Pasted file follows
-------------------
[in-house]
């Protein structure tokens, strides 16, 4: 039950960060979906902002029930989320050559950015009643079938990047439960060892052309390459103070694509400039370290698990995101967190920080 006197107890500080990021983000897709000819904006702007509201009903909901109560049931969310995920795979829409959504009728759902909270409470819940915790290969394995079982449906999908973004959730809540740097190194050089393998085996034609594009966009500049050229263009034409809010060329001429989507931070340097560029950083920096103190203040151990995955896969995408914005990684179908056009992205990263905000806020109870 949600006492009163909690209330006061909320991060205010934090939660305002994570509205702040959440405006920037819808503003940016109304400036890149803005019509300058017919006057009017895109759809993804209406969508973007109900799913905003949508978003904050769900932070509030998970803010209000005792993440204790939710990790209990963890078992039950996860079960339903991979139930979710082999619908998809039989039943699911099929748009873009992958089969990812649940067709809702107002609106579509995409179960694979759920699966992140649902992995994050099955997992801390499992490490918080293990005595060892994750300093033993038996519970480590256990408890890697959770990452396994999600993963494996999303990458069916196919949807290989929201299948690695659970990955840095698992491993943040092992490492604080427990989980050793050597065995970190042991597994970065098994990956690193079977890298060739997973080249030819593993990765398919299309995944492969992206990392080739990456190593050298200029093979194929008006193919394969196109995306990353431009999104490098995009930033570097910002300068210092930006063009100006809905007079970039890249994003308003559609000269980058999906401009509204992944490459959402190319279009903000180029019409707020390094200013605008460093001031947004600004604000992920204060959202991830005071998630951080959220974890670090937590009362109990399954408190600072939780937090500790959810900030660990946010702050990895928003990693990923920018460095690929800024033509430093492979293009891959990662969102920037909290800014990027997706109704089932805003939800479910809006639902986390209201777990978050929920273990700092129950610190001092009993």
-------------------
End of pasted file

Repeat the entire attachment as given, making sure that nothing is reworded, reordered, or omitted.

[in-house]
């Protein structure tokens, strides 16, 4: 039950960060979906902002029930989320050559950015009643079938990047439960060892052309390459103070694509400039370290698990995101967190920080 006197107890500080990021983000897709000819904006702007509201009903909901109560049931969310995920795979829409959504009728759902909270409470819940915790290969394995079982449906999908973004959730809540740097190194050089393998085996034609594009966009500049050229263009034409809010060329001429989507931070340097560029950083920096103190203040151990995955896969995408914005990684179908056009992205990263905000806020109870 949600006492009163909690209330006061909320991060205010934090939660305002994570509205702040959440405006920037819808503003940016109304400036890149803005019509300058017919006057009017895109759809993804209406969508973007109900799913905003949508978003904050769900932070509030998970803010209000005792993440204790939710990790209990963890078992039950996860079960339903991979139930979710082999619908998809039989039943699911099929748009873009992958089969990812649940067709809702107002609106579509995409179960694979759920699966992140649902992995994050099955997992801390499992490490918080293990005595060892994750300093033993038996519970480590256990408890890697959770990452396994999600993963494996999303990458069916196919949807290989929201299948690695659970990955840095698992491993943040092992490492604080427990989980050793050597065995970190042991597994970065098994990956690193079977890298060739997973080249030819593993990765398919299309995944492969992206990392080739990456190593050298200029093979194929008006193919394969196109995306990353431009999104490098995009930033570097910002300068210092930006063009100006809905007079970039890249994003308003559609000269980058999906401009509204992944490459959402190319279009903000180029019409707020390094200013605008460093001031947004600004604000992920204060959202991830005071998630951080959220974890670090937590009362109990399954408190600072939780937090500790959810900030660990946010702050990895928003990693990923920018460095690929800024033509430093492979293009891959990662969102920037909290800014990027997706109704089932805003939800479910809006639902986390209201777990978050929920273990700092129950610190001092009993």